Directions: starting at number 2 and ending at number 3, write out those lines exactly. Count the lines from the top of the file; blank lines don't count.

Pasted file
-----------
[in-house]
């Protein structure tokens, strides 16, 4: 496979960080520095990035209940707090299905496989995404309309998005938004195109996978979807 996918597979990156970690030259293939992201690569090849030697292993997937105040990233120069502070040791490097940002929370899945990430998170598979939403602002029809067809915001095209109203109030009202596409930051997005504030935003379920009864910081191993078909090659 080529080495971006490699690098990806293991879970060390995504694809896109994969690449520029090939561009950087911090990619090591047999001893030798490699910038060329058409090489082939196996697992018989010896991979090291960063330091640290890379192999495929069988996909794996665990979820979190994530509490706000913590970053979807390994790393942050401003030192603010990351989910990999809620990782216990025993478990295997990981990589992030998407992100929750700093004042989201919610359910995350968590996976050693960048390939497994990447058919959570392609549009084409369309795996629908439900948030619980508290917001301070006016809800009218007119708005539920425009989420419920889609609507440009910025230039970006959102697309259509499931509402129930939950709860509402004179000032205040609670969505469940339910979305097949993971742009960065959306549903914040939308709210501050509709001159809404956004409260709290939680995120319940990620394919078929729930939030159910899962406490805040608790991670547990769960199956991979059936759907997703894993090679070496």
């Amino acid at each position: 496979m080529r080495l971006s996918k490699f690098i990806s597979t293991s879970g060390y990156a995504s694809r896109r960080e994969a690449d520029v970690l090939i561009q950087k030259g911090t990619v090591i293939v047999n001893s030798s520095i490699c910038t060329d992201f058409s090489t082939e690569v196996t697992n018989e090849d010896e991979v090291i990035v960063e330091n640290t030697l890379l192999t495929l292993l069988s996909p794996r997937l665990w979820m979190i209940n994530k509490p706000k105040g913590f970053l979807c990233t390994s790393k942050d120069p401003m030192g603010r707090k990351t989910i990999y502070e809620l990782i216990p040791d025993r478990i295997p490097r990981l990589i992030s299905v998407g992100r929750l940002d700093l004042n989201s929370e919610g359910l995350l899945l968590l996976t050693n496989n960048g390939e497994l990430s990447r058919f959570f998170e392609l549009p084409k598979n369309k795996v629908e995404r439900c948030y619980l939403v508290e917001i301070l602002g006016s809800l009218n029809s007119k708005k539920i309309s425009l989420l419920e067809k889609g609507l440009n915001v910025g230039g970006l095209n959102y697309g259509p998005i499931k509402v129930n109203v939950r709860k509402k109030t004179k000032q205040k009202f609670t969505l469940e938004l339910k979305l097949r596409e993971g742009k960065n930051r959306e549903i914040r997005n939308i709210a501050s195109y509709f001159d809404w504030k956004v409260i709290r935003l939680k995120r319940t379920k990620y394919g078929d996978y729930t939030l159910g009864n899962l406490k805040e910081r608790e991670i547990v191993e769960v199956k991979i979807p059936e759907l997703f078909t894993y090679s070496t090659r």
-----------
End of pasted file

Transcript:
């Protein structure tokens, strides 16, 4: 496979960080520095990035209940707090299905496989995404309309998005938004195109996978979807 996918597979990156970690030259293939992201690569090849030697292993997937105040990233120069502070040791490097940002929370899945990430998170598979939403602002029809067809915001095209109203109030009202596409930051997005504030935003379920009864910081191993078909090659 080529080495971006490699690098990806293991879970060390995504694809896109994969690449520029090939561009950087911090990619090591047999001893030798490699910038060329058409090489082939196996697992018989010896991979090291960063330091640290890379192999495929069988996909794996665990979820979190994530509490706000913590970053979807390994790393942050401003030192603010990351989910990999809620990782216990025993478990295997990981990589992030998407992100929750700093004042989201919610359910995350968590996976050693960048390939497994990447058919959570392609549009084409369309795996629908439900948030619980508290917001301070006016809800009218007119708005539920425009989420419920889609609507440009910025230039970006959102697309259509499931509402129930939950709860509402004179000032205040609670969505469940339910979305097949993971742009960065959306549903914040939308709210501050509709001159809404956004409260709290939680995120319940990620394919078929729930939030159910899962406490805040608790991670547990769960199956991979059936759907997703894993090679070496």
């Amino acid at each position: 496979m080529r080495l971006s996918k490699f690098i990806s597979t293991s879970g060390y990156a995504s694809r896109r960080e994969a690449d520029v970690l090939i561009q950087k030259g911090t990619v090591i293939v047999n001893s030798s520095i490699c910038t060329d992201f058409s090489t082939e690569v196996t697992n018989e090849d010896e991979v090291i990035v960063e330091n640290t030697l890379l192999t495929l292993l069988s996909p794996r997937l665990w979820m979190i209940n994530k509490p706000k105040g913590f970053l979807c990233t390994s790393k942050d120069p401003m030192g603010r707090k990351t989910i990999y502070e809620l990782i216990p040791d025993r478990i295997p490097r990981l990589i992030s299905v998407g992100r929750l940002d700093l004042n989201s929370e919610g359910l995350l899945l968590l996976t050693n496989n960048g390939e497994l990430s990447r058919f959570f998170e392609l549009p084409k598979n369309k795996v629908e995404r439900c948030y619980l939403v508290e917001i301070l602002g006016s809800l009218n029809s007119k708005k539920i309309s425009l989420l419920e067809k889609g609507l440009n915001v910025g230039g970006l095209n959102y697309g259509p998005i499931k509402v129930n109203v939950r709860k509402k109030t004179k000032q205040k009202f609670t969505l469940e938004l339910k979305l097949r596409e993971g742009k960065n930051r959306e549903i914040r997005n939308i709210a501050s195109y509709f001159d809404w504030k956004v409260i709290r935003l939680k995120r319940t379920k990620y394919g078929d996978y729930t939030l159910g009864n899962l406490k805040e910081r608790e991670i547990v191993e769960v199956k991979i979807p059936e759907l997703f078909t894993y090679s070496t090659r």